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        Office workers ‘enthusiastic about their jobs’

        Office workers ‘enthusiastic about their jobs’

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          Levels of enthusiasm and engagement remain high in UK workplaces, a new survey of office workers has suggested.

          Research conducted by recruitment consultants Badenoch & Clark indicated that 48 per cent of employees are proud to work for their organisation.

          Morale among Scottish workers was found to be the highest in the UK, with over half (52.4 per cent) proud of their organisation.

          Almost nine in ten office workers (89 per cent) believe their role contributes to the success of their organisation.

          And three-quarters (76 per cent) think their co-workers seek their opinion and listen to and respect their views.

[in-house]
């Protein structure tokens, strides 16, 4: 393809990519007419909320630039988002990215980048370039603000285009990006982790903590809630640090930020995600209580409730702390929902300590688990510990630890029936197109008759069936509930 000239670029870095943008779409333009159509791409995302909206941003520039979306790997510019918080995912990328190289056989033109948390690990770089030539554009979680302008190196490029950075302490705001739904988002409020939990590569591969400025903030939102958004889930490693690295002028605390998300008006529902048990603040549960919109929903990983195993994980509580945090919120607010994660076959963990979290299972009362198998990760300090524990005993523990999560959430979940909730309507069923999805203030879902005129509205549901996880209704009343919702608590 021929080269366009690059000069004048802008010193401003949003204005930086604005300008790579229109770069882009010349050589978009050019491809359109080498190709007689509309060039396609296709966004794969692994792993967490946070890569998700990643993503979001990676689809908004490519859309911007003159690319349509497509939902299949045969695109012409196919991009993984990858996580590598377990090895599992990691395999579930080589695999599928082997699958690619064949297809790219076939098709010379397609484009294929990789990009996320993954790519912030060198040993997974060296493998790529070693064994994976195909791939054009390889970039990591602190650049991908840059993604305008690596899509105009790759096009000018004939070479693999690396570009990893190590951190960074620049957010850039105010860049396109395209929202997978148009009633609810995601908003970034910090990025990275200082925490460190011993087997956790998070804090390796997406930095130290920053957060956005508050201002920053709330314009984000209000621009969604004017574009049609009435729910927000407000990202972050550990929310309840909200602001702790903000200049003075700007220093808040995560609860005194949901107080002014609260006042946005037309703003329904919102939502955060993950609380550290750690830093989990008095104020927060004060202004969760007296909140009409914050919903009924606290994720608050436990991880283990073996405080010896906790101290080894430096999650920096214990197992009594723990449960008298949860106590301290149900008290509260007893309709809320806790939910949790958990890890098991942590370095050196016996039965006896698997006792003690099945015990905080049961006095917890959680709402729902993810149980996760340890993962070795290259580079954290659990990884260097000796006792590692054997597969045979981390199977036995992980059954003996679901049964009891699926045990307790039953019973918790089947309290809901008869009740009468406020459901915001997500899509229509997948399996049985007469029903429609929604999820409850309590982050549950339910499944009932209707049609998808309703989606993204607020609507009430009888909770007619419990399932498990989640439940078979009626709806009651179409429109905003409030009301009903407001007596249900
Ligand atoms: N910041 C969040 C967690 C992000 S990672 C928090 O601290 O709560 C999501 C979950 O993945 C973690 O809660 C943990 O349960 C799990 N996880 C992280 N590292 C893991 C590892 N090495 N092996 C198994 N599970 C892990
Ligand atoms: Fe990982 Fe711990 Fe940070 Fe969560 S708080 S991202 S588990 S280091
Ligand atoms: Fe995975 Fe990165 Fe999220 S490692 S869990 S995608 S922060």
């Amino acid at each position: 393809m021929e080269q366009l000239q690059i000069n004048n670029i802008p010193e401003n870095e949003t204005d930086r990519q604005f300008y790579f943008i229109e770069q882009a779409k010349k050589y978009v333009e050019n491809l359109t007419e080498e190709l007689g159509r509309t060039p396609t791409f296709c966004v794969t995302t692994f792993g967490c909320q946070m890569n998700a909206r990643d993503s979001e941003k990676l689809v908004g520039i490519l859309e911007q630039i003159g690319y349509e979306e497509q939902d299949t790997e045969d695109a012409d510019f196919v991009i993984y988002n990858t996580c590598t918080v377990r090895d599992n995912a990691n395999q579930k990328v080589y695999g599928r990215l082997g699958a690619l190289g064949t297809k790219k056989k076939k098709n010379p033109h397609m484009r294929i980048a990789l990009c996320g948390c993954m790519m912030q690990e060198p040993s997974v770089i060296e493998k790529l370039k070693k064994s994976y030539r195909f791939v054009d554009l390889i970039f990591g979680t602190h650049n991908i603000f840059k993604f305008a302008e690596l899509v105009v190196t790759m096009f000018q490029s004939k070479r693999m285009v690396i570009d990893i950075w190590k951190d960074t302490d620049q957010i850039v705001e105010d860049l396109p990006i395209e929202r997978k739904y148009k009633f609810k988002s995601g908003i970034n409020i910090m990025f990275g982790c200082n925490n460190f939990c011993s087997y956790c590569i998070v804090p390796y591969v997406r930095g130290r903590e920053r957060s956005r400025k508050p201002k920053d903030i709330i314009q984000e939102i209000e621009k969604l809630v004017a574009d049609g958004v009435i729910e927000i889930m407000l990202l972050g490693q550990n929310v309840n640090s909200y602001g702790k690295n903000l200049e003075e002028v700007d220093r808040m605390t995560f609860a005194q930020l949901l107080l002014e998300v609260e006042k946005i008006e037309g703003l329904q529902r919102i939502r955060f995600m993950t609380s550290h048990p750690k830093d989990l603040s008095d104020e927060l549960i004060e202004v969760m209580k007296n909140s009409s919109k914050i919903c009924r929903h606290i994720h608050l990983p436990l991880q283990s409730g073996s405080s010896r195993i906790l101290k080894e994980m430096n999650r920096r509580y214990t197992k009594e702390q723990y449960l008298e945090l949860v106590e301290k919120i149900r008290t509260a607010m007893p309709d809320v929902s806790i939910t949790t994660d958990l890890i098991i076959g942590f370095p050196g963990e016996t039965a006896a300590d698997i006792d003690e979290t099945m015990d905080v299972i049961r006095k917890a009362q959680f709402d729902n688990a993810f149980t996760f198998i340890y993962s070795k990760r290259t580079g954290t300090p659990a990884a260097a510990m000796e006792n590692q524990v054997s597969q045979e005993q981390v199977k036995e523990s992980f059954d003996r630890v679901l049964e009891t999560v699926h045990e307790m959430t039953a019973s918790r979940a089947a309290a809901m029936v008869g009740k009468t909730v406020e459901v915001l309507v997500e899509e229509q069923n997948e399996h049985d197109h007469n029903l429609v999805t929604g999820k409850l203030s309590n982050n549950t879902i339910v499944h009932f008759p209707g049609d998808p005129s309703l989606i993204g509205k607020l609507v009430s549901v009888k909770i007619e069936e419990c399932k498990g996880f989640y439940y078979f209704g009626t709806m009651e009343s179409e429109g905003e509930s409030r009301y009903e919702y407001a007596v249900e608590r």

Badenoch & Clark found that 71.5 per cent feel their managers empower them to do their job to the best of their ability.

          Younger workers (16-24 year olds) are particularly enthused, with 81.2 per cent drawing a direct link between strong management and workplace engagement.

          Nicola Linkleter, managing director at Badenoch & Clark, said employee engagement can and should be seen as a measure of strong management and good internal communication.

          “There is a strong argument to be made in favour of seeing investment in engagement as a business imperative,” she stated.

          “In an immediate sense, there is a direct link between employee engagement and productivity – proud, enthused workers will strive to produce stronger and higher results, directly impacting on the bottom line.”

          But with salary freezes and job losses widely reported throughout the UK, managers must work hard to foster a strong culture of inclusivity and engagement within their place of work, Ms Linkleter stated.

          “On a macroeconomic level, strong employee engagement has the power to buck the forces of economic austerity,” she added.

          “The UK will emerge from the economic downturn at a faster rate if workers are more engaged in their work. As such, leaders must now place engagement at the heart of their broader strategy.”

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